Aileen Dimatatac / Majority World / Universal Images via Getty
Fikile Ntshangase’s daughter says that last October, three armed men entered her mother’s house and shot her dead.
Ntshangase had publicly questioned a local coal mine that she believed to be – literally – undermining the small South African town where she lived, located about 360 miles east of Johannesburg.
“She saw the cracks in the walls of people’s houses and wondered if they were caused by the constant explosions in the mine,” her daughter, Malungelo Xhakaza, told Global Witness, an international rights group. humans. “She saw the coal dust building up in the living rooms and wondered if it was building up in people’s lungs too. And she saw the strain that the mine was causing, the families it broke, the fear it spread. “
Ntshangase is one of 227 activists who the group said were killed last year as part of their grassroots environmental efforts, according to a report released Monday.
His murder was one of two in South Africa in 2020 attributed to environmental activism. However, the group says many more have performed elsewhere, with more than half in just three countries: Colombia, Mexico and the Philippines.
“As the climate crisis worsens, forest fires devastate swathes of the planet, drought destroys farmland and floods claim thousands of lives, the plight of frontline communities and advocates Earth is getting worse, ”according to the report.
Indigenous communities, which represent only about 5% of the world’s population, have borne the brunt of anti-activist violence, accounting for more than a third of those killed, he said.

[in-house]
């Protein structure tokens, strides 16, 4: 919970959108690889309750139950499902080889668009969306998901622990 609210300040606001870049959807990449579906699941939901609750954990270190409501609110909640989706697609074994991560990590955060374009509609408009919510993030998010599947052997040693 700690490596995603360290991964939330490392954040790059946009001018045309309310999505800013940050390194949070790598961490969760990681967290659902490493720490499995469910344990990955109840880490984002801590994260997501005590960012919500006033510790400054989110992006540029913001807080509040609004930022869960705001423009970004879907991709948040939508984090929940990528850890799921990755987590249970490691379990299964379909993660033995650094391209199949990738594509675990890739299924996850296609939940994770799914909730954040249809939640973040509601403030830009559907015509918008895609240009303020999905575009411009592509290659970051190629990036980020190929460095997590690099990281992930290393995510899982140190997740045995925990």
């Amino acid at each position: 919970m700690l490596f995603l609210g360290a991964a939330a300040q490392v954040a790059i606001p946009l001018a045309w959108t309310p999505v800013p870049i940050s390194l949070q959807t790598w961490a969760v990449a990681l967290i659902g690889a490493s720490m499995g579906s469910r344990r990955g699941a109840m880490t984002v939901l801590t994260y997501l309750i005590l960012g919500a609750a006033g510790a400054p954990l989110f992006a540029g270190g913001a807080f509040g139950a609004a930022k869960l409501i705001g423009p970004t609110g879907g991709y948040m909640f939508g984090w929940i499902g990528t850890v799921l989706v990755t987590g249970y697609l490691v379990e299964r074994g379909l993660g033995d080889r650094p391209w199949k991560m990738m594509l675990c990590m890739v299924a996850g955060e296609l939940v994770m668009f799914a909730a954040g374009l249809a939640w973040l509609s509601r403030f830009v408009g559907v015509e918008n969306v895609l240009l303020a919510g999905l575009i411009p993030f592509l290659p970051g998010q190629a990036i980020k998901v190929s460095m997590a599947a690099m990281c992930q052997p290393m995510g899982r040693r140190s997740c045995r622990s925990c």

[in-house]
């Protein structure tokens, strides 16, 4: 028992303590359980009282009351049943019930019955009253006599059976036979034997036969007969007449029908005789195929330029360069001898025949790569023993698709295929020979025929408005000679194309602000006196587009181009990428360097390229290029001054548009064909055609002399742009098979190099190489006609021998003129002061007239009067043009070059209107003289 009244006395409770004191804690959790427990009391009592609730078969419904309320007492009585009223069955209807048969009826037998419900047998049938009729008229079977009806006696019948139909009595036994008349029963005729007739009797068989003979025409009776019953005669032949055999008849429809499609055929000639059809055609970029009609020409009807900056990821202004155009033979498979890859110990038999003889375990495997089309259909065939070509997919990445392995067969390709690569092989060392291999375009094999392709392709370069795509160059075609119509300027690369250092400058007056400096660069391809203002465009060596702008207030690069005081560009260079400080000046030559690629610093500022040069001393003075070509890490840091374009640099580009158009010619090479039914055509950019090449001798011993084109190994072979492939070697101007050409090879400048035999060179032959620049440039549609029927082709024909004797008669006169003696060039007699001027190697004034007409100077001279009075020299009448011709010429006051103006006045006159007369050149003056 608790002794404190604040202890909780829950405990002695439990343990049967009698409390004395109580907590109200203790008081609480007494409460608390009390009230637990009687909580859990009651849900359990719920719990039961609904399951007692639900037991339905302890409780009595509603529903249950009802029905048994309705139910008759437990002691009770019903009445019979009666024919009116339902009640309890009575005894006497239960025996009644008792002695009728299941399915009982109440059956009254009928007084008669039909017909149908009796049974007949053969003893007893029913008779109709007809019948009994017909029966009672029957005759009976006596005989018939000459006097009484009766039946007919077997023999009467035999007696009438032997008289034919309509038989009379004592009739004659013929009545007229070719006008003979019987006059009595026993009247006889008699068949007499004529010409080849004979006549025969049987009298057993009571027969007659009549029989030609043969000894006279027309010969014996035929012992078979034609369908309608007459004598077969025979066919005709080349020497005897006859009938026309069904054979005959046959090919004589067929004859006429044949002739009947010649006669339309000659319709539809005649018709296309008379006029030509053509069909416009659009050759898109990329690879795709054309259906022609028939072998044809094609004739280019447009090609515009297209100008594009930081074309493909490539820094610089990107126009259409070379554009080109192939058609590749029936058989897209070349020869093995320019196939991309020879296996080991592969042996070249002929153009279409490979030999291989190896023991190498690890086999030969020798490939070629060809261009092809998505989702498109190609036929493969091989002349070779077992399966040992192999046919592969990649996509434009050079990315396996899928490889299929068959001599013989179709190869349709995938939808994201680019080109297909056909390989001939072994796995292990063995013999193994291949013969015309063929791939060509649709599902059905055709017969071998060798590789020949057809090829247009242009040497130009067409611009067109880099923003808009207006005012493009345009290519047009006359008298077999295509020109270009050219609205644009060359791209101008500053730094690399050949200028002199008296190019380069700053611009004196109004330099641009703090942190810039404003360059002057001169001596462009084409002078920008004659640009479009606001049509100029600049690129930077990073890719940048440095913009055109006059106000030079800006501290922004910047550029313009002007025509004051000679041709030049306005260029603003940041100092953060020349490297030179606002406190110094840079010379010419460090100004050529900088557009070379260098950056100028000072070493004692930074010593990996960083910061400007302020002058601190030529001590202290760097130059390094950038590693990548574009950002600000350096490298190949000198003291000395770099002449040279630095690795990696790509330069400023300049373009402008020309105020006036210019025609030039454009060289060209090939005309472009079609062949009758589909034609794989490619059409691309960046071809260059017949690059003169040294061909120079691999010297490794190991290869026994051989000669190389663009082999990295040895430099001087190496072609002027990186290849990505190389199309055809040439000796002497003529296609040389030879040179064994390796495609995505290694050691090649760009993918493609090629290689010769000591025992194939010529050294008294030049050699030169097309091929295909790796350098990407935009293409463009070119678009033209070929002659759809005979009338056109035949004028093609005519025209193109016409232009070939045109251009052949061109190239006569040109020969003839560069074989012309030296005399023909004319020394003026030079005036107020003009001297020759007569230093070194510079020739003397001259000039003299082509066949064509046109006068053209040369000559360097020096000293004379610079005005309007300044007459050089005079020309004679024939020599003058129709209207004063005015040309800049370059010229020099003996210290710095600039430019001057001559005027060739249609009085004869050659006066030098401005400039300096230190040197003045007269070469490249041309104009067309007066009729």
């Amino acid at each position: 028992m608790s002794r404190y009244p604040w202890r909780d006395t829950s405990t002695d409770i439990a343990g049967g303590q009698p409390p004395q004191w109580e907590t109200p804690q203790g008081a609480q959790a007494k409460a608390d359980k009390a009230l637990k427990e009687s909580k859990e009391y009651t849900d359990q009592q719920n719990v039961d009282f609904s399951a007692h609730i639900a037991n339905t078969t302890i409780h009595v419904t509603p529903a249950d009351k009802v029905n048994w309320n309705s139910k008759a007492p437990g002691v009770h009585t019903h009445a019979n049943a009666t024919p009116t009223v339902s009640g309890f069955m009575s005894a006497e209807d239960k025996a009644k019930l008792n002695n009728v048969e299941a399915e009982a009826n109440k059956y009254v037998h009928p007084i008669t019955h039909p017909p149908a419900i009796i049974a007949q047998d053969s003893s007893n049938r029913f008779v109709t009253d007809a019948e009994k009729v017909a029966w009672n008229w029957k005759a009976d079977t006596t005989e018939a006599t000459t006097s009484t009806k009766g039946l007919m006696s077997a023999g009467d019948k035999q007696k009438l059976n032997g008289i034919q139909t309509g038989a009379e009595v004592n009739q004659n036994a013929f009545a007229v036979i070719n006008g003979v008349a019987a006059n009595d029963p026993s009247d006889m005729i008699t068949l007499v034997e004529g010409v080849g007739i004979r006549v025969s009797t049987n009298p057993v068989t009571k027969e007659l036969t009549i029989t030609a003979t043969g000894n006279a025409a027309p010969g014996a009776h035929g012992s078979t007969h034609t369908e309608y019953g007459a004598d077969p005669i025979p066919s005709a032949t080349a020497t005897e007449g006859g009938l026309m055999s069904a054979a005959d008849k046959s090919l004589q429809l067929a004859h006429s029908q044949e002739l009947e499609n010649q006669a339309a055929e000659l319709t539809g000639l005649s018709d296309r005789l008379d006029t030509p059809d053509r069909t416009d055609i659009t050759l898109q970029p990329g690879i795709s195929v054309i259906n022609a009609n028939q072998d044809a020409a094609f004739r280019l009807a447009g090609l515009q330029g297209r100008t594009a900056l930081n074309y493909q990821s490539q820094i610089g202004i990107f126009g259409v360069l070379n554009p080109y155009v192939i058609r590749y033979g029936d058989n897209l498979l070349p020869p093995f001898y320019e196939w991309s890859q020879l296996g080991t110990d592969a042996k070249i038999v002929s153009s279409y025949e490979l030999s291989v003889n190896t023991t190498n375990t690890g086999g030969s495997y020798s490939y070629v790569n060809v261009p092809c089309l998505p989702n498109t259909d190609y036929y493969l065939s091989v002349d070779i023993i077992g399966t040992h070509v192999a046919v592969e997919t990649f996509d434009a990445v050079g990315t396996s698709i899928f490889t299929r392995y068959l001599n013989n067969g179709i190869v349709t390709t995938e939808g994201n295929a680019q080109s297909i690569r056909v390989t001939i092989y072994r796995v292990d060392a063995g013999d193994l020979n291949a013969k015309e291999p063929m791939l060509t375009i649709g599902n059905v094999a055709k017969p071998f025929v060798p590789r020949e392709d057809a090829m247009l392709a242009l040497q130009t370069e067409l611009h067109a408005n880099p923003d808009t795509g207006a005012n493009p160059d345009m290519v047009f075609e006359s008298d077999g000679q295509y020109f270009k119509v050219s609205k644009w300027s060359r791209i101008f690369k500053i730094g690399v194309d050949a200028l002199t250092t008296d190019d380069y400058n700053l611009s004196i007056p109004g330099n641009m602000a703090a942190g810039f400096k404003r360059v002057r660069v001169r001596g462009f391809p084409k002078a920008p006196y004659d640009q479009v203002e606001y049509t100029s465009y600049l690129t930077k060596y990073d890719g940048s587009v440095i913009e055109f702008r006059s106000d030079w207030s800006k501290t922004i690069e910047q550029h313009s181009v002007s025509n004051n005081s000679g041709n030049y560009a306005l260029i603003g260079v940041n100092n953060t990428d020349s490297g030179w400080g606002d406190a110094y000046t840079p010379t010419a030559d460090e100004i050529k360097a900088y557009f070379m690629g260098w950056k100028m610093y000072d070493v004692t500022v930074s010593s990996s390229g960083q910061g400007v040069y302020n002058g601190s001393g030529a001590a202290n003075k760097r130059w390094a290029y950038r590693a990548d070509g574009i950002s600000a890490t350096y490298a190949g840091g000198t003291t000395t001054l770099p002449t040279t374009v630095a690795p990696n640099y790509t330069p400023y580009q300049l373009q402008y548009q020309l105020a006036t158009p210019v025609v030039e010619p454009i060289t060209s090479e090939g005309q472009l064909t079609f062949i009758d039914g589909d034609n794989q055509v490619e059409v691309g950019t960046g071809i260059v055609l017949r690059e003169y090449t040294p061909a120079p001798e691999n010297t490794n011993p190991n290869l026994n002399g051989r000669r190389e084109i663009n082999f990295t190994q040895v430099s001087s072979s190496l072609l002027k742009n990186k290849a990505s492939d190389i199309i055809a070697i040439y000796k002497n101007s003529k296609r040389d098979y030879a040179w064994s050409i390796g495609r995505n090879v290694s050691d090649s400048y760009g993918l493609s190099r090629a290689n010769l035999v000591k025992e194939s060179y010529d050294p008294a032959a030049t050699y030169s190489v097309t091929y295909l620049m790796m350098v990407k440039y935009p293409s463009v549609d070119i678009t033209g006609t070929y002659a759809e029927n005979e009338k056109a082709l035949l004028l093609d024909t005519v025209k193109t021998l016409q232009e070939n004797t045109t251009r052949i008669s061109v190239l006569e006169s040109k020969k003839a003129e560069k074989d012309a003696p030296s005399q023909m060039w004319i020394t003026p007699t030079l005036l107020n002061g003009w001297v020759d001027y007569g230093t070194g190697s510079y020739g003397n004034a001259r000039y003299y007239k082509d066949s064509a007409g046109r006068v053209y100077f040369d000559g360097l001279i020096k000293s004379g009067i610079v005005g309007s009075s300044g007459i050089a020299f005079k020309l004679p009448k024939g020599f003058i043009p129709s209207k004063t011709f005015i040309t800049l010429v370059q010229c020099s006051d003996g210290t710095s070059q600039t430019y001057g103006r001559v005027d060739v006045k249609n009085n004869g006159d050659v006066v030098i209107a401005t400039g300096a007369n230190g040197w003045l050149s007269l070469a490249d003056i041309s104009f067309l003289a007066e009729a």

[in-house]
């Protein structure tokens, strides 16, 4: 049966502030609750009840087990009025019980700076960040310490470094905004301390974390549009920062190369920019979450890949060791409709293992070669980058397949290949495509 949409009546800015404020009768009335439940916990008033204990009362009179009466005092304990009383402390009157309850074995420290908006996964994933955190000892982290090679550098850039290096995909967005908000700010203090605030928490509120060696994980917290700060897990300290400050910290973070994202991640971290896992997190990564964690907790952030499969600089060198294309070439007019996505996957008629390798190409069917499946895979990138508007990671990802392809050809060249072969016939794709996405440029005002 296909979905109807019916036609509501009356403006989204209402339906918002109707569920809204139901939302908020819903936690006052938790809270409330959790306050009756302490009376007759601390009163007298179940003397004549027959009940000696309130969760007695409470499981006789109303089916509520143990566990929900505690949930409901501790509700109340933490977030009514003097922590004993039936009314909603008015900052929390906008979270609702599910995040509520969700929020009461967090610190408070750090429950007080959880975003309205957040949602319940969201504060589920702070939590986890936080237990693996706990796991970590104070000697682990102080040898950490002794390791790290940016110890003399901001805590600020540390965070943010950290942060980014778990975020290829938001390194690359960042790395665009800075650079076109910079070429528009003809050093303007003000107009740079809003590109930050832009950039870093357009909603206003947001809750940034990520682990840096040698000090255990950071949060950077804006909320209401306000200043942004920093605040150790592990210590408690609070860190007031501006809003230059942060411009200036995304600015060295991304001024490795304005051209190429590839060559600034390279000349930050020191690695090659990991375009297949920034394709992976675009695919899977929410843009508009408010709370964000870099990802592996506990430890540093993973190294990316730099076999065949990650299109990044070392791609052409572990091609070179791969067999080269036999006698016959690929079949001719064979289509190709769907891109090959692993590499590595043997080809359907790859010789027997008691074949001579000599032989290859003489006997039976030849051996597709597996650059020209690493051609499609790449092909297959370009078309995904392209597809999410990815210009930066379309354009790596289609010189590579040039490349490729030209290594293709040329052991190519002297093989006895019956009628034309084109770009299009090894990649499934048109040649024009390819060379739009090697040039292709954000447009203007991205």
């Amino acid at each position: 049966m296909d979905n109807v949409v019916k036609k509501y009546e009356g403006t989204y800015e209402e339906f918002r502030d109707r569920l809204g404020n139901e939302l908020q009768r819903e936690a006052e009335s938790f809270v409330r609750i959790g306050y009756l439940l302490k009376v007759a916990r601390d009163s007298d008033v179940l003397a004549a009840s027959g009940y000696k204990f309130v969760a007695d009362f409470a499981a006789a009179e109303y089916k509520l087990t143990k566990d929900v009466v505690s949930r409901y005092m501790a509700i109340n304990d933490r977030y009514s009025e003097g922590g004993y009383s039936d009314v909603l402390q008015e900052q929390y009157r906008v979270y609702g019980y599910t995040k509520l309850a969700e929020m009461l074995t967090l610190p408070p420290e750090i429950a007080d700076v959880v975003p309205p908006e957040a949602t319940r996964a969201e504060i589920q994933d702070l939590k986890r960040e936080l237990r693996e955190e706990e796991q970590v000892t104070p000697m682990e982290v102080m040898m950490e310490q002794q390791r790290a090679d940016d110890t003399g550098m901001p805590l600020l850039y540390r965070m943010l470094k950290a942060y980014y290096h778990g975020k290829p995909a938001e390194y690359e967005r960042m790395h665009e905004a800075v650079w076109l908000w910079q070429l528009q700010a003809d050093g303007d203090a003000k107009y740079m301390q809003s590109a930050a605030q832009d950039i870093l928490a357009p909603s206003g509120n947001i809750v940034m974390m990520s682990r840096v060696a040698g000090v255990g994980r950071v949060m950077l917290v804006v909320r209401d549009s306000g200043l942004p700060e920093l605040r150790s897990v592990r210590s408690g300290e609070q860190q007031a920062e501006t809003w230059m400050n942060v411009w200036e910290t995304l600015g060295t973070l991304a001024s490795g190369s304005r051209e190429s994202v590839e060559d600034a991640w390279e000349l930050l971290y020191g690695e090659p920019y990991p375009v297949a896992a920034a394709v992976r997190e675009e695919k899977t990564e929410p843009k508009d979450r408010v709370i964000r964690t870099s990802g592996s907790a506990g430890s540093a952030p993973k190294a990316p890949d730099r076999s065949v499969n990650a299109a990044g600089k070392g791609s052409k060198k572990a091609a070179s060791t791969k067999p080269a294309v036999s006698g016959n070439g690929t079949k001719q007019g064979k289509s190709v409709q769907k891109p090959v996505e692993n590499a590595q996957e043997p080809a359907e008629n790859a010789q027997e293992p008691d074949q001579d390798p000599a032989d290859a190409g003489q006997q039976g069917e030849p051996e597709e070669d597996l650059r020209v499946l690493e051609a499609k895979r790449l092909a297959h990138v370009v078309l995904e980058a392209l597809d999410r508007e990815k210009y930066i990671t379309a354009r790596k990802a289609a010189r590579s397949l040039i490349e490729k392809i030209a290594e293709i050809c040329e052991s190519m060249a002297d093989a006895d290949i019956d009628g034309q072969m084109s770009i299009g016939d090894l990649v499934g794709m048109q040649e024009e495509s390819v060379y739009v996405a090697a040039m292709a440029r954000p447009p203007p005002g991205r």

The figure for 2020 was up from the 212 reported by Global Witness the previous year.
In Colombia, where 65 of these militants were killed, a third of the attacks “targeted natives and Afro-descendants, and nearly half targeted small farmers”. No attacks were recorded in North America or Europe, and only one – in Kiribati – took place in Oceania. On a per capita basis, Nicaragua, Honduras, Colombia, Guatemala and the Philippines were the most dangerous places to be a grassroots environmental activist, according to the report.
Alliance Delmer Membreno / dpa / photo via Getty Images
While the highest number of killings – 23 – was linked to logging, others were linked to water and dams, mining, illegal crop substitution and agro -industry. In some places, protests have been either stigmatized or criminalized, the group said previously.
Global Witness says its report documents the willful killing of “people who take a stand and take peaceful action against the unjust, discriminatory, corrupt or harmful exploitation of natural resources or the environment.”
The group says it collects data by examining publicly available online reports and datasets from international and national sources and only counts murders that have “clear, immediate and documented links to an environmental issue or land “.
The number of such deaths last year was more than double the 2013 figure, but Global Witness believes its data is an undercount because it is based on the level of transparency, press freedom and civil rights in communities. different countries.
The group calls for urgent action and recommends that companies and governments be “held accountable for violence against land and environmental defenders, who are often on the front lines of the climate crisis.”